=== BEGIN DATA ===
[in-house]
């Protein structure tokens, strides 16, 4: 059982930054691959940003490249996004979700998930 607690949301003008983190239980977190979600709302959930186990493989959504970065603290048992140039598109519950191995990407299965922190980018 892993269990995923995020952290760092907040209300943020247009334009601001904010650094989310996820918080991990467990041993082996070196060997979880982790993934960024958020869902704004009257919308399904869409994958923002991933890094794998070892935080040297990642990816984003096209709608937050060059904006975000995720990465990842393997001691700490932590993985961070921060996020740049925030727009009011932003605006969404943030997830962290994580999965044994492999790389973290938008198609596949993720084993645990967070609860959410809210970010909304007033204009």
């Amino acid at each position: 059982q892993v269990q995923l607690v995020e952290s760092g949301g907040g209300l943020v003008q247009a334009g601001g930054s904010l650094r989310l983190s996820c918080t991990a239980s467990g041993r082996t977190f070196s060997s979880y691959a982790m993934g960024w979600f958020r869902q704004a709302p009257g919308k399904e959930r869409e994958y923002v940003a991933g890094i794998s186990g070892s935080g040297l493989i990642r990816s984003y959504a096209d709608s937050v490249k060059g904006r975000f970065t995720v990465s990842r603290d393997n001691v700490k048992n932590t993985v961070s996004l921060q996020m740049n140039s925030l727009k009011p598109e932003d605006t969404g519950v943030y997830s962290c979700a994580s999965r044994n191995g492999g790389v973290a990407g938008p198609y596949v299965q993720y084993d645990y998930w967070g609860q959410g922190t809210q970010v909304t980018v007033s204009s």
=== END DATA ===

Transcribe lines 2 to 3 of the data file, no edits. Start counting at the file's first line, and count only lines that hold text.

């Protein structure tokens, strides 16, 4: 059982930054691959940003490249996004979700998930 607690949301003008983190239980977190979600709302959930186990493989959504970065603290048992140039598109519950191995990407299965922190980018 892993269990995923995020952290760092907040209300943020247009334009601001904010650094989310996820918080991990467990041993082996070196060997979880982790993934960024958020869902704004009257919308399904869409994958923002991933890094794998070892935080040297990642990816984003096209709608937050060059904006975000995720990465990842393997001691700490932590993985961070921060996020740049925030727009009011932003605006969404943030997830962290994580999965044994492999790389973290938008198609596949993720084993645990967070609860959410809210970010909304007033204009």
């Amino acid at each position: 059982q892993v269990q995923l607690v995020e952290s760092g949301g907040g209300l943020v003008q247009a334009g601001g930054s904010l650094r989310l983190s996820c918080t991990a239980s467990g041993r082996t977190f070196s060997s979880y691959a982790m993934g960024w979600f958020r869902q704004a709302p009257g919308k399904e959930r869409e994958y923002v940003a991933g890094i794998s186990g070892s935080g040297l493989i990642r990816s984003y959504a096209d709608s937050v490249k060059g904006r975000f970065t995720v990465s990842r603290d393997n001691v700490k048992n932590t993985v961070s996004l921060q996020m740049n140039s925030l727009k009011p598109e932003d605006t969404g519950v943030y997830s962290c979700a994580s999965r044994n191995g492999g790389v973290a990407g938008p198609y596949v299965q993720y084993d645990y998930w967070g609860q959410g922190t809210q970010v909304t980018v007033s204009s």